Caveat: I understand that Google is a corporation, is capable of doing wrong, and is not definitely the savior of all humankind. Google has been doing some cool stuff lately, two of which showed up in my newsfeeds today.
Google protects its users from government spies
Google claims to have identified instances of state-based or state-sponsored attempts to hack into users' email accounts, and an unknown number of users have received alerts letting them know that someone tried to break into their account.
On spotting the warning ribbon, users can immediately create a unique password that has a good mix of capital and lower-case letters and punctuation marks and numbers; enable two-step verification for additional security; and update their browsers, operating systems, plugins and document editors, Google stated. (TechNewsWorld)
It's good business, yes, but this effort also represents Google's orientation towards corporate responsibility. It's a long-term strategy, building a trustworthy product that can help make the world a better place. And I love that Google feels comfortable standing up to nations -- although I think that's less a Google thing, and more a worldwide transition from nations as the basic unit of politics, towards something else. That something else might be corporations, and I worry about the other companies out there.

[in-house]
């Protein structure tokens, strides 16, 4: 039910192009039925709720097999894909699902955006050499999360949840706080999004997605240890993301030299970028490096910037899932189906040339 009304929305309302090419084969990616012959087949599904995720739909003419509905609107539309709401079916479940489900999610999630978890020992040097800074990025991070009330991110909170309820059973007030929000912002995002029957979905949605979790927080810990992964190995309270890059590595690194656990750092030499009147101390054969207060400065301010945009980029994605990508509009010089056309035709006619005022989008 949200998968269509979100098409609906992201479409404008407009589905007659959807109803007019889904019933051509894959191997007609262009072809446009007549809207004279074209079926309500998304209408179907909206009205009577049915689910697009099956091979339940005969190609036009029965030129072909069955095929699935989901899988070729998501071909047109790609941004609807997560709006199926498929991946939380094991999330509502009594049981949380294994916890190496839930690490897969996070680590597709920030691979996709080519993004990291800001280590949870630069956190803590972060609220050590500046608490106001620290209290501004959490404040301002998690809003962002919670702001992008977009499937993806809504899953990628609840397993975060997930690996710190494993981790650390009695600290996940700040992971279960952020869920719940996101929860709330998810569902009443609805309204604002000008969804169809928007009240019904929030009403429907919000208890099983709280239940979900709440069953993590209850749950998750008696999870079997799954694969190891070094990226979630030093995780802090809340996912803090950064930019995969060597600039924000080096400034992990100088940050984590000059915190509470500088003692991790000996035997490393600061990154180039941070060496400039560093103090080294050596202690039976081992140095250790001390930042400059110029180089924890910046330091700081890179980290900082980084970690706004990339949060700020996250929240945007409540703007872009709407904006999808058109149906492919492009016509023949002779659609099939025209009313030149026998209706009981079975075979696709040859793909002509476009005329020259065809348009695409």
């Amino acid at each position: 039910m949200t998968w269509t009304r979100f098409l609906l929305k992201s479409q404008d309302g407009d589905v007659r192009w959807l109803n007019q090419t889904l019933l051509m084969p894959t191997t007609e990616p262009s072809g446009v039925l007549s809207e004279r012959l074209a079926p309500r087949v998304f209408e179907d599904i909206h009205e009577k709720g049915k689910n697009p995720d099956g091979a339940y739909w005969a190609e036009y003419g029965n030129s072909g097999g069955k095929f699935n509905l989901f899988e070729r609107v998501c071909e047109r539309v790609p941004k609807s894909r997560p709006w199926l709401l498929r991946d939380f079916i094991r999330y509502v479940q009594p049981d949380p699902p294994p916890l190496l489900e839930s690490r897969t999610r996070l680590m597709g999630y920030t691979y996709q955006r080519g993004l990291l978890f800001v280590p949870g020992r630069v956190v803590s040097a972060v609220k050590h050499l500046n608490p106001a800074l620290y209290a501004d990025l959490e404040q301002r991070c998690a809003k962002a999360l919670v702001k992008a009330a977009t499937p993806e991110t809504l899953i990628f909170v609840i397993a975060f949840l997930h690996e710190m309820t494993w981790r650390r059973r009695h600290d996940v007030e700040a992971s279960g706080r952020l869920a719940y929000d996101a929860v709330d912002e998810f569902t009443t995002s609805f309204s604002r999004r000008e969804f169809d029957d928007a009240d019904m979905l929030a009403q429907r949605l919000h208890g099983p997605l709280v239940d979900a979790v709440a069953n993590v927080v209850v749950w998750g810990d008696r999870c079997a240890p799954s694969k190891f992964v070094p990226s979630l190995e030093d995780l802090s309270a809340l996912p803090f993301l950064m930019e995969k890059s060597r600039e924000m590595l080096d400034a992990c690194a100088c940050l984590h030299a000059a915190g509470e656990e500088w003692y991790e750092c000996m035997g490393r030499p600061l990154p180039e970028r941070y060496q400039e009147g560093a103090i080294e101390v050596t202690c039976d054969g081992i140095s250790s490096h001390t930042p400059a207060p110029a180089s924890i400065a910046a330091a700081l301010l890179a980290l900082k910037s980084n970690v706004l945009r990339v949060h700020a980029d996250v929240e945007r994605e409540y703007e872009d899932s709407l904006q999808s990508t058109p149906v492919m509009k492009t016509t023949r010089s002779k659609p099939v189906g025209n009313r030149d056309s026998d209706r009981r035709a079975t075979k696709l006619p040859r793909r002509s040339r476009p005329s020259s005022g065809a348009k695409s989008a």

Google Maps getting cooler
(via Fox News)
It’s a pretty limited search engine that only draws from a subset of sources. In the same way, it’s not much of a map that leaves you stranded the moment you step off the highway or visit a new country. Over the last few years we’ve been building a comprehensive base map of the entire globe—based on public and commercial data, imagery from every level (satellite, aerial and street level) and the collective knowledge of our millions of users.
Today, we’re taking another step forward with our Street View Trekker. You’ve seen our cars, trikes, snowmobiles and trolleys—but wheels only get you so far. There’s a whole wilderness out there that is only accessible by foot. Trekker solves that problem by enabling us to photograph beautiful places such as the Grand Canyon so anyone can explore them. All the equipment fits in this one backpack, and we’ve already taken it out on the slopes. (Google Blog)
I love Google maps and I really love the idea of the mapping spreading out into the wilderness. I wonder how big a subset of the nature-loving community is going to be enraged about this, though? I can imagine people complaining that the mere existence of digital mapping diminishes the purity of the nature.
A note on the source: I got this second story from Fox News, who titled the article"
With Apple breakup looming, Google shows off some 'magic'
It's incredibly unclear for much of the article, but what they mean is that Apple is planning to develop its own map programs for the iPhone rather than sticking to Google products.
The way the article is written, Fox portrays Google's announcement as a direct attack on Apple. It's the kind of gossipy, unfounded reporting one expects from celebrity magazines -- and a headline like that can have significant effects on the market that the content of the article doesn't justify.